We met Jon Stam at a Maker Faire last year. With Simon de Bakker, he’s made the Bioscope: a Pi-driven nostalgia machine. Part art project, part toy, it’s extremely simple: upload any digital movie onto a USB stick, pop it in the back of the Bioscope, and peep through the viewfinder.
But rather than just watch the movie play away, you have to move it yourself along by turning the red handle. Pause by stopping the handle, rewind by turning it backwards: and the whole thing has a lovely jerky, old-timey feel to it; the vintage feel underscored by the 3d-printed case, which is based on a copy of an old Fisher Price movie projector toy.
Jon and Simon are using the Bioscope to make an artistic statement about the way we interact with moving visual media. We like it for its satisfying shape and feel, for the way it reminds us of toys we had as kids, and for the cameo appearance of the Numa Numa guy in the above video.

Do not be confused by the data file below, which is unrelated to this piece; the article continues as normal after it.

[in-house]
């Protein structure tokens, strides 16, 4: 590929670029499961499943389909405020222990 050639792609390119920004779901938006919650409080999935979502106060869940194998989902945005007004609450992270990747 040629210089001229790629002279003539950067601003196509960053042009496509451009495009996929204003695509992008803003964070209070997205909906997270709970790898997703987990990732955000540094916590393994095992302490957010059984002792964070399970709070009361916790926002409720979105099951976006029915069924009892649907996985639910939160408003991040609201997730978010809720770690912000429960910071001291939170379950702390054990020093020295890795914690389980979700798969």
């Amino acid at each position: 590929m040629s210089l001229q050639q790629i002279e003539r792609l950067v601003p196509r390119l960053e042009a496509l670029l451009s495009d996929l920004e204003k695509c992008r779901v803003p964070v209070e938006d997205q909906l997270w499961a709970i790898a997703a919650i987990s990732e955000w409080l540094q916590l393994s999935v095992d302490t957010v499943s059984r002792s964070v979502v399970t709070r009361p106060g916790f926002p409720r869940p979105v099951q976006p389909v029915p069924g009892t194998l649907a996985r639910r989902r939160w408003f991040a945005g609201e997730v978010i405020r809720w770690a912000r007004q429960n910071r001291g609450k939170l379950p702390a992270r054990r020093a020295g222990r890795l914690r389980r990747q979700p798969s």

The Bioscope guys have created a custom PCB that sits on top of the Raspberry Pi, which allows you to power the device from a single 3.7v lithium-ion cell. You can find some more technical details of what the custom PCB adds at i.materialise, where Jon and Simon had the case 3-d printed.
Right now, there don’t seem to be any firm plans to commercialise the Bioscope – we hope Jon and Simon do take it in that direction, because there’s something enormously appealing about it. We’ll let you know if we hear anything.